Assuming we're all at $20 then, go through the book page by page and mark the books that are valued at this amount and higher. Remember, we're looking at prices for first editions in collector grade condition - the kind that sell readily for top dollar - so if the guide quotes prices for differing condition, pick the highest. This usually means VG (Very Good) to F (Fine) with (if applicable) dust jackets. Here's my completed list:
I. 2300 Series (Dust Jackets) (1936-1954)
2300 Blondie and Dagwood's Adventure in Magic 1944
II. 1500 Series - Cello (1955-1966)
III. 1500 Series - Matt Finish (1961-1975)
IV. 2100 Series - Classics (Dust Jackets) (1935-1952)
V. 2100 Series - Tom Swift (Dust Jackets)
There are 595 titles listed in this guide. Of those, 88 of them met my $20 or better criterion. What do we do with this information? First, there's absolutely no need to memorize the list. What is helpful, however, is to look for patterns and try to form intuitive groups from them. After examining the list, this is how I broke things down:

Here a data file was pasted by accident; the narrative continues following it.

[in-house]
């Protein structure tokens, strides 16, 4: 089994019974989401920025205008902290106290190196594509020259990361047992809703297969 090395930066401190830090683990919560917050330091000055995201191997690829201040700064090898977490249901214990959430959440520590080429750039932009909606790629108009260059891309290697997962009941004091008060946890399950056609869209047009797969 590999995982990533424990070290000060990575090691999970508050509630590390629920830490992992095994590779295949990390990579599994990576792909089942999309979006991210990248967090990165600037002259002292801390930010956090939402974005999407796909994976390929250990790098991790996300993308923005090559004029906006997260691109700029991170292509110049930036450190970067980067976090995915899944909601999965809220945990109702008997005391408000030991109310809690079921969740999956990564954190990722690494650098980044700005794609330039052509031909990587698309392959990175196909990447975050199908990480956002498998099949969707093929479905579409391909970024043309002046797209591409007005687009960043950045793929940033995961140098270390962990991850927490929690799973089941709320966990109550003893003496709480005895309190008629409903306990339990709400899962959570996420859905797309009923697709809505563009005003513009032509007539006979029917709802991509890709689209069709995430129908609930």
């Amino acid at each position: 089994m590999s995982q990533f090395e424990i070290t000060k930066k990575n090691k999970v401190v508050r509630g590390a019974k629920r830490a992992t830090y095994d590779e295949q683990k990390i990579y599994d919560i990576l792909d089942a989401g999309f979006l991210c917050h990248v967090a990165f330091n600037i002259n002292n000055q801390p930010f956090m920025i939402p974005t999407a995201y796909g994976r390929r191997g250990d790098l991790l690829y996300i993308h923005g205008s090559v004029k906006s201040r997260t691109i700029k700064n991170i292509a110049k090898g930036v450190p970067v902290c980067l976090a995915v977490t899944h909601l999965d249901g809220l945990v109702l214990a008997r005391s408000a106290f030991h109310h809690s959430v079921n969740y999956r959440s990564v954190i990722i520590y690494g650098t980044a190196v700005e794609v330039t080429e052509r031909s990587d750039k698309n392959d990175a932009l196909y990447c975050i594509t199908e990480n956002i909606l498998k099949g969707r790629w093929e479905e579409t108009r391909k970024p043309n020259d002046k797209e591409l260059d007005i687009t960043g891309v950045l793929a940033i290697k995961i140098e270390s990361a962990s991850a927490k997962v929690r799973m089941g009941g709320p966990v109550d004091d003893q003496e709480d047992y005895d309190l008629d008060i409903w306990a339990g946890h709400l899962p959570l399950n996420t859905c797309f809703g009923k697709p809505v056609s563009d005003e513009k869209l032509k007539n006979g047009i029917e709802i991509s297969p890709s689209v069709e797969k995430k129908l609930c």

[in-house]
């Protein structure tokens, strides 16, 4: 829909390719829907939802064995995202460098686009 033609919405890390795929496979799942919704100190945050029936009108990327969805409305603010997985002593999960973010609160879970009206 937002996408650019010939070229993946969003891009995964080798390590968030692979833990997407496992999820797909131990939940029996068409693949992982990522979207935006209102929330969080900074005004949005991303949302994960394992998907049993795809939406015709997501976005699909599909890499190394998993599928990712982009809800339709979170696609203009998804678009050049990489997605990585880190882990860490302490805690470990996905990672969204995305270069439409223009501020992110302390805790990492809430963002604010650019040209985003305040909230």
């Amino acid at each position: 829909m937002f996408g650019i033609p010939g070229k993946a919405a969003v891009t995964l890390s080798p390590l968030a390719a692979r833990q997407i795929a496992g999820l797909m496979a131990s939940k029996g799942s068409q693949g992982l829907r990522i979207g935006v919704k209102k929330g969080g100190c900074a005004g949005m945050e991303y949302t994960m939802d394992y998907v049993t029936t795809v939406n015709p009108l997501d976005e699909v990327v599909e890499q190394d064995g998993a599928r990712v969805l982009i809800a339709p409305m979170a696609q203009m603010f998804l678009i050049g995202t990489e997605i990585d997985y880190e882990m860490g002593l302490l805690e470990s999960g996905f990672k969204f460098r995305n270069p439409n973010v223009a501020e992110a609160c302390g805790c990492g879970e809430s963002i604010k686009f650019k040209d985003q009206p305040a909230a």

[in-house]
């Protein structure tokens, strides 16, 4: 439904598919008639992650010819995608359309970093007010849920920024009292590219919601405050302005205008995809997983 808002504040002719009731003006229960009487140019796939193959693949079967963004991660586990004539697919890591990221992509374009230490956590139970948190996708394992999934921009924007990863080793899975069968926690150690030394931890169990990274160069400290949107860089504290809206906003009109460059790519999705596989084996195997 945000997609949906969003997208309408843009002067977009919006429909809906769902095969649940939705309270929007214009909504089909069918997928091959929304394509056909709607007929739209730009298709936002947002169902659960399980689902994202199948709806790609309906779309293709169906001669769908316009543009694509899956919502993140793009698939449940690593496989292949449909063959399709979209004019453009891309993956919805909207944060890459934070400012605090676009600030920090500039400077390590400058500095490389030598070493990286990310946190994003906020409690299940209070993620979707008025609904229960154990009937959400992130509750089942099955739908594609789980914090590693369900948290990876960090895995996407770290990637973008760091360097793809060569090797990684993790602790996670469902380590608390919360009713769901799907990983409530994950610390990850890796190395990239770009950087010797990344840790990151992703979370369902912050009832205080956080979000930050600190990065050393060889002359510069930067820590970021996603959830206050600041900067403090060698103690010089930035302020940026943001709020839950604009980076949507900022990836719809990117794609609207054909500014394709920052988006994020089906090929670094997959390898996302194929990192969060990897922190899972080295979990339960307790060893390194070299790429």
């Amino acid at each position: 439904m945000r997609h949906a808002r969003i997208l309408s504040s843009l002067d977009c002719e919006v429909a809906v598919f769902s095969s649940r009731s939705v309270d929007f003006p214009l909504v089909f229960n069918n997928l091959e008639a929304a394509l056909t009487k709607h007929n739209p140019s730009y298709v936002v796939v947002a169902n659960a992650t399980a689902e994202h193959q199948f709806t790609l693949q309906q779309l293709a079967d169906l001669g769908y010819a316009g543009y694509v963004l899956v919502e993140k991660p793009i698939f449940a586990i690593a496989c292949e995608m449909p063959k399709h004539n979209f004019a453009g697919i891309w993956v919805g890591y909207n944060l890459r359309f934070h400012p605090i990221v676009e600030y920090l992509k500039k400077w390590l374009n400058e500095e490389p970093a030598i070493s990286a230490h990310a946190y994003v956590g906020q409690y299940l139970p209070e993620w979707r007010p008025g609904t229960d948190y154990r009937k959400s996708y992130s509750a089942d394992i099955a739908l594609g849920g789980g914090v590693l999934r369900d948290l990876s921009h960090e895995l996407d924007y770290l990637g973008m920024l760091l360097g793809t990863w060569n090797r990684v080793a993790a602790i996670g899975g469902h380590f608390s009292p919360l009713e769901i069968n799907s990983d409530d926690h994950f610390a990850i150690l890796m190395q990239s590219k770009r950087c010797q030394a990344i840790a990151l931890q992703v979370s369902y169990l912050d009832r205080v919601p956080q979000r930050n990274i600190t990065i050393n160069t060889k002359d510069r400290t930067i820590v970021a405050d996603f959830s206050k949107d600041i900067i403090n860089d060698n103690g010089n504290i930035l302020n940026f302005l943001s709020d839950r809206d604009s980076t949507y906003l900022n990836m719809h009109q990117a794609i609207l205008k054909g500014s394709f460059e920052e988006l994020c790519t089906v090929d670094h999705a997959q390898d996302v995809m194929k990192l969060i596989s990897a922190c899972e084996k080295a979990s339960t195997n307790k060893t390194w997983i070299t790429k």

Every title on my list fits into one of these categories. Some of them fit into 2, 3 or more. It's immediately apparent that "Westerns" comprise the biggest percentage by far. It's also interesting to note that many Westerns in Steve's guide just missed getting on this list (e.g., at $16 to $18), and very few Whitman Westerns have values under $10. For those of you who have looked at Gold Edition #6 (Profiting from the Fabulous 50's, Part I: 50's TV) or otherwise know your stuff, it should come as no surprise that Westerns attract great collector interest. "Science Fiction & Adventure" is no surprise either, nor are "Movie Stars" and "TV Tie-Ins" - if you pick your spots.